A new study has shown the heavy smokers’ lungs are suitable for donor organs…
A new study suggests that using heavy smokers lungs as donor organs is suitable and does not affect survival rates.
Researchers at the Temple University in Philadelphia found that lungs from donors who smoked at least 20 cigarettes per day for more than 20 years could be used in certain transplant situations without affecting the number of deaths from lung cancer.
Dr. Sharven Taghavi, from Temple University Hospital, said in news that the findings could help decrease the shortage of donor lungs.
“Our findings demonstrate that the current criteria for lung transplantation can potentially be revised to include donors with a heavy smoking history.”
In the study researchers examined data on 5,900 people who had received double-lung transplants 2005 and 2011. Of these patients, 13 percent were implanted with lungs donated by a heavy smoker.Image Credit: Kenji.Aryan, 2012.
The results showed that the patients who received the lungs from donors who smoked had short-medium-term survival rates; similar to those who got lungs from people who didn’t smoke. Researchers also found that the lung function between the smokers and non-smokers were the same.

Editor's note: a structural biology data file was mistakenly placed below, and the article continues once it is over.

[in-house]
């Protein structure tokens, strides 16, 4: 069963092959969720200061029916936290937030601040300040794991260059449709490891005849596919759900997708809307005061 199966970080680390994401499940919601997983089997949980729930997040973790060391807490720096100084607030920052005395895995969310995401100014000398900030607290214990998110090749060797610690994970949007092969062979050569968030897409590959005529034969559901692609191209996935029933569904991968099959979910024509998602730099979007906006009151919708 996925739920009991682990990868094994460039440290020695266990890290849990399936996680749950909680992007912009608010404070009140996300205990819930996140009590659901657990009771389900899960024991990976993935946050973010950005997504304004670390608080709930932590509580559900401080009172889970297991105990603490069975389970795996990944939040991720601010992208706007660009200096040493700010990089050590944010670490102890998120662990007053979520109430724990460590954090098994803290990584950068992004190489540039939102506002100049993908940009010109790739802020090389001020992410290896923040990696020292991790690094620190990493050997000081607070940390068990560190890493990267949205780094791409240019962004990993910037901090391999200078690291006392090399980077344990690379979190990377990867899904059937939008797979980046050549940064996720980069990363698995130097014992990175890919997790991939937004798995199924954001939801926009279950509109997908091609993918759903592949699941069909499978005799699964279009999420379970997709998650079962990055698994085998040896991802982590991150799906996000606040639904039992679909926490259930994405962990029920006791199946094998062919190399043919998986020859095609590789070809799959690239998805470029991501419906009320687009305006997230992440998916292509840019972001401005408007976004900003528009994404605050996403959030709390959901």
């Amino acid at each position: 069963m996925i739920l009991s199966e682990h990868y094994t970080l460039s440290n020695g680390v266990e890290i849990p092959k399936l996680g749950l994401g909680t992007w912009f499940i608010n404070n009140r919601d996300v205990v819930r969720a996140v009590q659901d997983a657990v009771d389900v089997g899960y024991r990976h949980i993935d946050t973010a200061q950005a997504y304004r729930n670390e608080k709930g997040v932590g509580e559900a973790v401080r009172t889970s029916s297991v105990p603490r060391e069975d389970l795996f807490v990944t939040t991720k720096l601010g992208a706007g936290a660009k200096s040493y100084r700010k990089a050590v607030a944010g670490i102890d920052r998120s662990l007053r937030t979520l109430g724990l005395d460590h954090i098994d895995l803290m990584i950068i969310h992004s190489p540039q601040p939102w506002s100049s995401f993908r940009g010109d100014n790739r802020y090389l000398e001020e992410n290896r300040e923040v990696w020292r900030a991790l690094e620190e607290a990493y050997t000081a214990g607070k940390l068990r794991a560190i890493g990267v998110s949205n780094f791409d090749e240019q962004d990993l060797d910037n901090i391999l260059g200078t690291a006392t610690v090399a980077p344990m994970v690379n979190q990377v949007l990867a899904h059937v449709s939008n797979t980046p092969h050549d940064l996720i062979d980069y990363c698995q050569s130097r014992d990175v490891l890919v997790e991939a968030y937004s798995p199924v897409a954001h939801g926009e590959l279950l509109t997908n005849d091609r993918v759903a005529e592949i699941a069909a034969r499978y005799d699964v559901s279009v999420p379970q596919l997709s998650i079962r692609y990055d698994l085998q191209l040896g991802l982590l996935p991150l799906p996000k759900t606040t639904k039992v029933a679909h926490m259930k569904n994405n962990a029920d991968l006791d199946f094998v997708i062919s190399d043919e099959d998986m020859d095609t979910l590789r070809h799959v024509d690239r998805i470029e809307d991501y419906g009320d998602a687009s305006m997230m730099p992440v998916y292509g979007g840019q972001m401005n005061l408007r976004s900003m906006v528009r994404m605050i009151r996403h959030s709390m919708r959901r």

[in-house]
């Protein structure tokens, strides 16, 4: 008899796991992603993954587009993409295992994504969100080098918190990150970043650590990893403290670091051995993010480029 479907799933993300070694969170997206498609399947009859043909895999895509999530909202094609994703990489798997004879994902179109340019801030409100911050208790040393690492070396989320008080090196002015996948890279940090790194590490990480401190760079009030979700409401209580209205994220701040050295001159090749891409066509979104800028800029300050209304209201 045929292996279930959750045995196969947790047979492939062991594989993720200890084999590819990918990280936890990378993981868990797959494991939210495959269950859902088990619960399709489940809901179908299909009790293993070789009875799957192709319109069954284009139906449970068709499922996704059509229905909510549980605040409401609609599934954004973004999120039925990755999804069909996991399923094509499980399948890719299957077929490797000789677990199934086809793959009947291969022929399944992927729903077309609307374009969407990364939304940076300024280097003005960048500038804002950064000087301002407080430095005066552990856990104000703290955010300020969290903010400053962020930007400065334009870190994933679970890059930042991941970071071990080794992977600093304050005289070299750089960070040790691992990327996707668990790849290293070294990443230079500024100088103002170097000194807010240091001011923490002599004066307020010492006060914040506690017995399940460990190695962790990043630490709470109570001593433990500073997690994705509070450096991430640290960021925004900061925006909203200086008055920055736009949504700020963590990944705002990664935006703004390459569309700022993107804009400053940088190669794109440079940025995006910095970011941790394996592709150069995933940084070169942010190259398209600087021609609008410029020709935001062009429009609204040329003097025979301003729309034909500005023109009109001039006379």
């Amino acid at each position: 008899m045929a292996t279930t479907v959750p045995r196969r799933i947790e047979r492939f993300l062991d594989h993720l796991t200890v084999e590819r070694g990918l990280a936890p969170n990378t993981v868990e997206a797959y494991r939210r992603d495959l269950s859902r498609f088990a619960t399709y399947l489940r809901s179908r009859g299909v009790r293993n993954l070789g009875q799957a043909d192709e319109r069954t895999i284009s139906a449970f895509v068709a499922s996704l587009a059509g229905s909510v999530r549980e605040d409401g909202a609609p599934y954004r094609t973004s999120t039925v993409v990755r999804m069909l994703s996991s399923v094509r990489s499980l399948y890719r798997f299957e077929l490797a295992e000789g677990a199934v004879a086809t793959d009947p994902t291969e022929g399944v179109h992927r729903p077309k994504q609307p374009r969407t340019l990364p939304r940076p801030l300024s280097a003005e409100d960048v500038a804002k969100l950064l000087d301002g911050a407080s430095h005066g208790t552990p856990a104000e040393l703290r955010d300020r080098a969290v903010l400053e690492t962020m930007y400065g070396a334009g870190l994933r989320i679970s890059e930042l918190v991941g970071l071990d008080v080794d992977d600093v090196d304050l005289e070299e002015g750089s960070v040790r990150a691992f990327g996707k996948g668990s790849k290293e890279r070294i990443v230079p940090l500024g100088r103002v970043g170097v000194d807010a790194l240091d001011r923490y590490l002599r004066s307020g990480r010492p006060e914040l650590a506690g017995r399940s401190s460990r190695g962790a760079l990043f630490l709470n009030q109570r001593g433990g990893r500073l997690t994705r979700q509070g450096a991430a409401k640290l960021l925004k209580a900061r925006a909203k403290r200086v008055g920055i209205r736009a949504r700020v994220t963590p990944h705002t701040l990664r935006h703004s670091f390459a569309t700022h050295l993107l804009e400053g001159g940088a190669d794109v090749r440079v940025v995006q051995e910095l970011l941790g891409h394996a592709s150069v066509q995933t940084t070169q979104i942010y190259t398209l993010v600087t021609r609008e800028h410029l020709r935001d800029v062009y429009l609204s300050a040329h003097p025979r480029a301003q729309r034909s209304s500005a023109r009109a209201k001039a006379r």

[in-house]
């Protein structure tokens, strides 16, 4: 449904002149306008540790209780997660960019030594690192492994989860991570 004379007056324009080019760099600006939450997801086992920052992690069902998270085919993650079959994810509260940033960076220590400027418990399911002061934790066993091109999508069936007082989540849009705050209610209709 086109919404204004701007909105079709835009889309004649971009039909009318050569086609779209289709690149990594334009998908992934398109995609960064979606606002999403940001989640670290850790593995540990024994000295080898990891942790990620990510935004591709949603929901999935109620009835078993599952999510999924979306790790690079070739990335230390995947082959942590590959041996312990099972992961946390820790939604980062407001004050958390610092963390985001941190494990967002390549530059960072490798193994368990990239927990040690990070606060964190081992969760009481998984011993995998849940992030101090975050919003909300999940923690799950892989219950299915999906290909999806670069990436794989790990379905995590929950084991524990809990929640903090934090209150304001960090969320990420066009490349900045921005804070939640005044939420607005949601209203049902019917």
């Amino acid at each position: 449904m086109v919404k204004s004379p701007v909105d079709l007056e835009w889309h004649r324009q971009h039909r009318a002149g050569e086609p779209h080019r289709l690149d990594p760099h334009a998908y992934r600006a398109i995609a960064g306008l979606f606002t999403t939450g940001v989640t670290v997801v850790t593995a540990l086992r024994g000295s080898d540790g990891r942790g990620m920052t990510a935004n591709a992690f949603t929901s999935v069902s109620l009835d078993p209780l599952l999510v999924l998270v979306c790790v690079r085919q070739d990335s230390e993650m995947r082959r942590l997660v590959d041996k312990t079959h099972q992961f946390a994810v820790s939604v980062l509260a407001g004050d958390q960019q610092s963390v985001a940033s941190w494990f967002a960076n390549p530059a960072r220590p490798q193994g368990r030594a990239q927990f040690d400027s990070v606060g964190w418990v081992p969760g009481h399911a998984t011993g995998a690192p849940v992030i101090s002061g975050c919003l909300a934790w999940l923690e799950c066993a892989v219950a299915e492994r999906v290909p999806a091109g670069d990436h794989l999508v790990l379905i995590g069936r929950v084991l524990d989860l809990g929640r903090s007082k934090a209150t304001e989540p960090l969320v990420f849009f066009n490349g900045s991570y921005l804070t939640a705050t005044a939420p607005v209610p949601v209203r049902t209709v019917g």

Dr. Yoshiya Toyoda, noted that the lungs needed to be carefully screened to ensure they are free of cancer and other diseases before being implanted:
“Lungs from heavy smokers must be carefully evaluated. We recommend a CT scan for evidence of tumors and emphysema in addition to routine assessment including blood gas, bronchoscopy and visual inspection.”
Toyoda also said that the recipients of lungs from heavy smokers should be made aware to the possible higher risk of developing lung cancer.
According to the U.S. National Heart, Lung, and Blood Institute every year only 50 percent of people whom need a double-lung transplant actually get one, what makes matters worse is that double-lung transplants now outnumber single-lung transplants. With such shocking figure increasing year by year, such research could be vital in improving survival rates of patients who develop lung cancer.
The study was presented Tuesday, at the annual meeting of the Society of Thoracic Surgeons in Los Angeles.
TAGS :Health, Implant, Medical, News, Organs, Scientific Study, Smoking
- Mary Elizabeth Dallas: Study: Lungs From Heavy Smokers OK for Transplant. MSN, 01/29/2012.